A happy New Year to all my readers!
The old year certainly went out like a lion with very strong gales and floods here in the UK. And markets were no less turbulent. Last week – in the supposedly quiet holiday period – my main markets went through impressive moves. If you are serious about trading, you need to be alert whenever markets are open if you are to grab the best opportunities.
And this morning, stocks are down hard. China was leading the way with a 7% collapse when trading was halted. I wonder, incidentally, if the Chinese authorities will put their ‘plunge protection team’ to work now (as they did in August)?
So, in my first post of 2016, I will review the S&P and Dow, which was strong leading up to the holiday period and now is falling back.
Market moves you might have missed
2015 ended with a 2.3% decline in the Dow, after a sumptuous August collapse of 2,500 points (14%) was followed by a recovery. Of course, such a wobble is of much less concern to unleveraged investors in individual stocks than to leveraged spread betters. I managed to capture much of this decline using my swing trading methods.
But in the holiday week, the Dow rallied a massive 650 points to last Tuesday’s high – and then promptly gave up over 500 points in the last three trading days.
In fact, this pattern is an exact copy of market action one year ago when the market fell hard from a 26 December high into early January’s low.
This volatility is simply continuing the theme that characterised much of 2015. Despite the indexes going practically nowhere, the swings have been large and rapid. In these conditions, a swing trader needs to stay very alert. This market was not a ‘set and forget’ one and trend-followers were generally crushed.
What message was the market sending in 2015? To me, it was playing out an epic tug-of-war battle between the inflationary effects of the Fed’s ‘stimulus’ machinery and the growing deflationary forces as reflected in falling commodity prices. This battle is entirely expected in an ending drama of a super-long bull market that really started after WWII when central banks started throwing their weight around.
Pundits are bullish – but I still think tech’s in a bubble
At this time of the year, the media is full of pundits prognosticating about 2016 – and I note that many are quite bullish on the global economy, and especially Europe. Most are even bullish on the US tech leaders, the famous ‘Fang stocks’ (Facebook, Amazon, Netflix and Google), which buoyed the indexes last year.
But as a warning that the economy is not the stockmarket, recall that in the 1990s bubble, the 12 leading tech shares lead by Microsoft, Dell, Cisco and Intel, saw their valuation balloon from $900bn to $4trn in the four years to the 2000 top. They then collapsed to less than $900bn in the next decade – all the while their sales and revenues continued to grow. The tech economy was up, yet stocks went down. Let that be a lesson to investors and traders alike.
If you were invested in the Fang quartet, you would have seen their valuations zoom up by $500bn of market capitalisation during 2015, while the remaining 496 shares in the S&P 500 lost the same amount. That suggests a fractured and deeply unhealthy market.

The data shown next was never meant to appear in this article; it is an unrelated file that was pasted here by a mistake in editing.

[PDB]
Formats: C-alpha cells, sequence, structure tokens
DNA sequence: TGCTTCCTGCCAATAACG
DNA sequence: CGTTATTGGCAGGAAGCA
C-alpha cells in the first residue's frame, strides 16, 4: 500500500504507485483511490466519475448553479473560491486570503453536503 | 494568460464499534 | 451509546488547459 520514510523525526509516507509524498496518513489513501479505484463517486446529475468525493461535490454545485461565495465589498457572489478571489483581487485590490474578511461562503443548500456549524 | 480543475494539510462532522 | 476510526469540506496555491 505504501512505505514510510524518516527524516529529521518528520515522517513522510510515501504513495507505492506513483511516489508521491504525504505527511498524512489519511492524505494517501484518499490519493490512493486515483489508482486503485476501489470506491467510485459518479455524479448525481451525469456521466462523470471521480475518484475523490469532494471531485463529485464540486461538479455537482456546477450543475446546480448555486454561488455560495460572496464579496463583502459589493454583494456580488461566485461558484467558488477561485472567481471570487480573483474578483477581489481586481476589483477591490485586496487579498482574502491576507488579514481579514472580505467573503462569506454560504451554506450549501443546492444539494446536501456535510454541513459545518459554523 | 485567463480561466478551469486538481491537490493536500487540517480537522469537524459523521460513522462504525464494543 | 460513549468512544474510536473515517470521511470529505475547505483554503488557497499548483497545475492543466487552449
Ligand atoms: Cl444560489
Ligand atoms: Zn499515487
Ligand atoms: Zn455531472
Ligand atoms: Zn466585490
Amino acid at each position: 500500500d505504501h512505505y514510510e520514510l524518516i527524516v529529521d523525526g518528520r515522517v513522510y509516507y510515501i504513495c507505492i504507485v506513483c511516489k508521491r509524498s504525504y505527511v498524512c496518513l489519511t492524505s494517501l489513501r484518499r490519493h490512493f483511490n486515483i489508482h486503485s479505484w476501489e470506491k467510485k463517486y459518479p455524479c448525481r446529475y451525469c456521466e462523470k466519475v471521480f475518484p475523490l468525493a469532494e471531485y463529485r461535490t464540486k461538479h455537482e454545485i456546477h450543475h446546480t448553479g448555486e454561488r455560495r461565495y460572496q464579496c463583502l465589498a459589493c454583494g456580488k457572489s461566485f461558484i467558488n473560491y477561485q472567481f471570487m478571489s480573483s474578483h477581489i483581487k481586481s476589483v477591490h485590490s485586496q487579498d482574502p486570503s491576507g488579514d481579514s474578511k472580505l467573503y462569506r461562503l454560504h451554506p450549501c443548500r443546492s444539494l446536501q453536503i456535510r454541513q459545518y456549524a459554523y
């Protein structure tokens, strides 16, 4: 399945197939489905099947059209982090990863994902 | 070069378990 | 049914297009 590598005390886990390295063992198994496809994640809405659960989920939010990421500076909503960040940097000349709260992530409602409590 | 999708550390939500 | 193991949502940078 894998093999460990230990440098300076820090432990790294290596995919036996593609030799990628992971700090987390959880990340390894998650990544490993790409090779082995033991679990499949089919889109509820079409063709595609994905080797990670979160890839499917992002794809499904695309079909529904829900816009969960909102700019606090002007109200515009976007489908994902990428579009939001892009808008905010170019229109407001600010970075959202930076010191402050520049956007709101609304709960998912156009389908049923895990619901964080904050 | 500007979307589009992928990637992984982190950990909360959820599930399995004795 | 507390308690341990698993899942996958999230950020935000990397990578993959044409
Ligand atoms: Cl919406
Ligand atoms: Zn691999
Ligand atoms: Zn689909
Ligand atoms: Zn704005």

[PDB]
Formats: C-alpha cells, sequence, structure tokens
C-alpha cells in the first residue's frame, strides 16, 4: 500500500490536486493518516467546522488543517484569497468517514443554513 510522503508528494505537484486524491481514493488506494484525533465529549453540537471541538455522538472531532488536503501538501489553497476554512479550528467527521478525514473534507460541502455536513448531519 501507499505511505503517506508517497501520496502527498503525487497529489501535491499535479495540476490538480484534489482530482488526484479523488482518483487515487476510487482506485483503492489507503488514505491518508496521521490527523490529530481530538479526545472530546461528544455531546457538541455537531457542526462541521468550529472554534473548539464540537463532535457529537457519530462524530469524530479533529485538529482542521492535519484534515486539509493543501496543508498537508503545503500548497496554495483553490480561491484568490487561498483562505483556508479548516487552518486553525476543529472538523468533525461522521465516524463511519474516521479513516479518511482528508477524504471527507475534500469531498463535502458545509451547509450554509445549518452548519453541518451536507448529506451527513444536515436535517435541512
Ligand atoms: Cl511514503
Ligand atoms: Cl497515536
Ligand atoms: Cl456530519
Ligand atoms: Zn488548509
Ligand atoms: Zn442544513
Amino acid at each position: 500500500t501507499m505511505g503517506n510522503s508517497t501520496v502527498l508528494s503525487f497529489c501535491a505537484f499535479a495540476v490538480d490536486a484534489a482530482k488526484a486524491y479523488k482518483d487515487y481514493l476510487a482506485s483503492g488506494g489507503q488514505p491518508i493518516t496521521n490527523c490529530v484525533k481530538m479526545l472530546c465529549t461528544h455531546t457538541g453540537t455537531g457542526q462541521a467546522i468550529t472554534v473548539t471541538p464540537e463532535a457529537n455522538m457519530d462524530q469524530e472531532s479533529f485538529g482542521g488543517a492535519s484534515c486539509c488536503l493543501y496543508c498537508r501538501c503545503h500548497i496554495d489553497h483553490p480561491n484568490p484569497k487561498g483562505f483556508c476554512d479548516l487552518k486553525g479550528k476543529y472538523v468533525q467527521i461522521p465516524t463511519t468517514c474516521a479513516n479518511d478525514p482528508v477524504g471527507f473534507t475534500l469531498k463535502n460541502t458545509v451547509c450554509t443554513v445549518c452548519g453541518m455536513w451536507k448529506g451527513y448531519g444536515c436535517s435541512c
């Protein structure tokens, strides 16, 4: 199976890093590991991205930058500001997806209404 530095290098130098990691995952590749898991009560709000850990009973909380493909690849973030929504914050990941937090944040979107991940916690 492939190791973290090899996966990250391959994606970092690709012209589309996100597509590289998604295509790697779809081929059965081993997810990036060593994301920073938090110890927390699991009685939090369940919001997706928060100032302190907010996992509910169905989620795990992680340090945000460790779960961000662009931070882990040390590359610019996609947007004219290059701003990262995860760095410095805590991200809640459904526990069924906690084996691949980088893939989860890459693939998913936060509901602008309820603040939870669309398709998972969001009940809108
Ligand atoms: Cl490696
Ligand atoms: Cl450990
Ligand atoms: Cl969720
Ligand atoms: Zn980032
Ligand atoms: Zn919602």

My first forecasts of 2016
So where do I stand now with my Elliott wave labels in the Dow and S&P? Recall, my forecast was for a new high in the Dow and S&P in wave 5 in 2016 and then a collapse. We may not see the new high, but the second part appears to be coming into greater focus today.
Here is the updated daily S&P chart I have shown before. For this forecast for a wave 5 above 2,100 to stand a chance, the market should not break the wave 4 low around 2,000:
That is my line in the sand and it falls around the 2,000 level. The equivalent in the Dow is the 17,100 level (currently 17,200).
But what was interesting in the Dow last week was this hourly chart:
As the market rallied off the wave 4 low just before Christmas, I set my first target at the crossing of the Fibonacci 78% level and the short-term trend line (pink line). I have marked my blue trend line from the first chart. Note that this pink trend line has three accurate touch points which gives me high confidence that it is a line of resistance.
I knew that if the market could reach that level, the enhanced resistance presented by this conjunction should be enough to turn he market back down – and a great place to take profits on long positions. And that is precisely what I did.
I was glad I did with the market now in collapse mode. And all I did was use my split-bet strategy (with discipline).
So what is my near-term forecast? Here is the hourly S&P chart in close-up:
The rally off the wave 4 low is a clear five up, which could complete wave 5 (see later), despite no new high. The decline has carried to the Fibonacci 78% level as I write. This is one of the potential major turning points.
But with this morning’s action, my outlook for a new high becomes less and less likely. So does that destroy my previous forecast for a fifth wave? Not necessarily – we could be looking at a truncated fifth, where wave 5 does not exceed the wave 3 high. These are relatively uncommon, but would fit the current situation.
And if we do have a truncated fifth, the outlook is very bearish indeed.
Two New Year’s resolutions worth keeping
At this time of the year, it is common to set a New Year’s resolution. Fact is, most are jettisoned after a while, but traders of all persuasions could do worse than to make this vow: I will adhere to strict risk management rules in every trade.
Most big losses that wipe out accounts are down to lack of strict money management discipline. And that comes from an almost religious faith that your trade is a shoo-in and cannot lose.
Reality check: no trade is destined to be an automatic winner just because you believe it.